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Chevrolet Colorado, GMC Canyon Pricing Announced http://www.thetruthaboutcars.com/2014/08/chevrolet-colorado-gmc-canyon-pricing-announced/ http://www.thetruthaboutcars.com/2014/08/chevrolet-colorado-gmc-canyon-pricing-announced/#comments Tue, 05 Aug 2014 21:18:09 +0000 http://www.thetruthaboutcars.com/?p=883042 GM announced pricing for their mid-size trucks, with the Chevrolet Colorado starting at $20,995 and the GMC Canyon starting at $21,880. Those sticker prices are ostensibly for a base, 2WD extended cab with a 6-speed manual transmission. Crew cab versions with V6 power and 4WD will cost more, with GM telling the media “…the Colorado LT […]

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GM announced pricing for their mid-size trucks, with the Chevrolet Colorado starting at $20,995 and the GMC Canyon starting at $21,880.

Those sticker prices are ostensibly for a base, 2WD extended cab with a 6-speed manual transmission. Crew cab versions with V6 power and 4WD will cost more, with GM telling the media

“…the Colorado LT crew cab with 2WD and the 5-foot box has a starting price, including dealer freight, of $27,985. The Colorado Z71 crew cab 4×4 with the 5-foot box starts at $34,990…”

GM was more loose with details on the Canyon

“…beginning with the SLE trim level, with prices starting at $27,520 (2WD extended cab), Canyon customers get aluminum interior trim, soft-touch instrument panel and door pads, EZ-lift and lower tailgate, eight-inch diagonal color-touch radio with Intellilink, and OnStar 4G LTE Wi-Fi hotspot with a three-month or three-GB trial (whichever comes first).  A 4WD Canyon SLT crew cab short box model starts at $37,875, and includes the 3.6L V-6 engine with 305 horsepower, leather-appointed seating, automatic climate control, 18-inch polished cast-aluminum wheels, remote start and an automatic locking rear differential.”

Detailed pricing and fuel economy figures are said to be announced closer to launch.

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Report: Nissan Scraps Small Truck Plans, Navara Now On For North America http://www.thetruthaboutcars.com/2014/07/report-nissan-scraps-small-truck-plans-navara-now-north-america/ http://www.thetruthaboutcars.com/2014/07/report-nissan-scraps-small-truck-plans-navara-now-north-america/#comments Wed, 30 Jul 2014 19:15:27 +0000 http://www.thetruthaboutcars.com/?p=876322 Our industry source who reported that Nissan would use an old version of the Frontier has reported back to us with some bittersweet news. The reported next-generation Frontier, which would have been based on the bones of the old, first-generation Frontier, has been abandoned. According to our source, bringing the old technology up to modern […]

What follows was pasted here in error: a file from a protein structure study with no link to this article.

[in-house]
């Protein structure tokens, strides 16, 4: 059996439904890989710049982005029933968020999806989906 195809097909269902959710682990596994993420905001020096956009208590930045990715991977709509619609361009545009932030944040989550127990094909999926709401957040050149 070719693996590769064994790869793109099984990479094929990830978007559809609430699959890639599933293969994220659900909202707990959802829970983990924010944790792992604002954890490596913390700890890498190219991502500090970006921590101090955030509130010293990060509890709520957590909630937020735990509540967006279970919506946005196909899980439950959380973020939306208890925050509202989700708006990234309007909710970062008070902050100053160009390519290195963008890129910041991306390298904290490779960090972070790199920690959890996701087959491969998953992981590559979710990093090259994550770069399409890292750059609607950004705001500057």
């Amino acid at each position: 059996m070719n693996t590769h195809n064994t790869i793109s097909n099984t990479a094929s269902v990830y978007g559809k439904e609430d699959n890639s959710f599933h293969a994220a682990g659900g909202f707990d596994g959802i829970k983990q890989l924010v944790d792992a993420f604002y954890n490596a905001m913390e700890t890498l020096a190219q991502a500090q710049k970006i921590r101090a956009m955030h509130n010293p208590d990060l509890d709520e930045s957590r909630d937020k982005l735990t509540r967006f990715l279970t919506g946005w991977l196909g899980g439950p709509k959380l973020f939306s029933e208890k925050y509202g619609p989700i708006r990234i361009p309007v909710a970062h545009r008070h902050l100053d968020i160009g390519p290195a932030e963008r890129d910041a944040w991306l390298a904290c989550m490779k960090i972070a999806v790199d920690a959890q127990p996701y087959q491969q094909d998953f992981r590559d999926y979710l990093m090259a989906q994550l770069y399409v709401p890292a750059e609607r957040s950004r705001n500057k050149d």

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Our industry source who reported that Nissan would use an old version of the Frontier has reported back to us with some bittersweet news.

The reported next-generation Frontier, which would have been based on the bones of the old, first-generation Frontier, has been abandoned. According to our source, bringing the old technology up to modern crash standards was too onerous a task, and the costs were simply too high – even with using an already paid for architecture.

The big issue at hand is this: Nissan still wants to have a small, basic, fuel-efficient affordable truck, since they see it as an untapped niche. Their original thinking was that the D22 Frontier would let them get their in a cost-effective way (remember, small trucks are low-margin, difficult to price and carry significant regulatory burdens). But now that this option is off the table, Nissan is forced to use the all-new Navara as a starting point.

From a superficial perspective, that’s not such a bad thing. The Navara is a modern, global mid-size pickup that is a proven design and a sales success across the globe. The problem is that, as it sits now, it’s far too expensive for what Nissan USA is looking for. So, the North American truck will use the Navara architecture, due to its crashworthiness, and ability to fit a modern, diesel engine under the hood, but the tradeoff will be a fair amount of content will not make it across the ocean.

As with the now dead D22, Nissan Mexico will be responsible for engineering the truck to meet NAFTA standards. This “clean sheet” approach, if it can be called that, will cause further delays. The current Frontier will soldier on until 2018, when the new truck arrives. A diesel variant arrives a year later. The new truck will likely have a different look and stick to the original mandate of being akin to a modern-day Hardbody. But instead of actually being a a modern day Hardbody, it will be a revamped modern truck.

Nissan had planned to give North American truck buyers something truly unique, but it was not to be. We will be getting what is arguably the better, more modern option, but this new approach will just add more time, effort and expense to the program. The goal of a low-cost, fuel-efficient pickup is still in sight. Nissan will just be approaching it in a different way.

 

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General Motors Bumps Up Next Pickups, Will Feature Aluminum Panels, Downsized Engines http://www.thetruthaboutcars.com/2014/07/general-motors-bumps-up-next-pickups-will-feature-aluminum-panels-downsized-engines/ http://www.thetruthaboutcars.com/2014/07/general-motors-bumps-up-next-pickups-will-feature-aluminum-panels-downsized-engines/#comments Tue, 29 Jul 2014 13:53:51 +0000 http://www.thetruthaboutcars.com/?p=875113 General Motors is advancing the launch of their next-generation pickups by 9 months, with the next-generation trucks due by 2018. Reuters is reporting that the fairly new generation of full-size trucks will undergo a thorough redesign by 2018, with new full-size SUVs arriving in 2019. While a new 8-speed automatic will arrive in GM’s full […]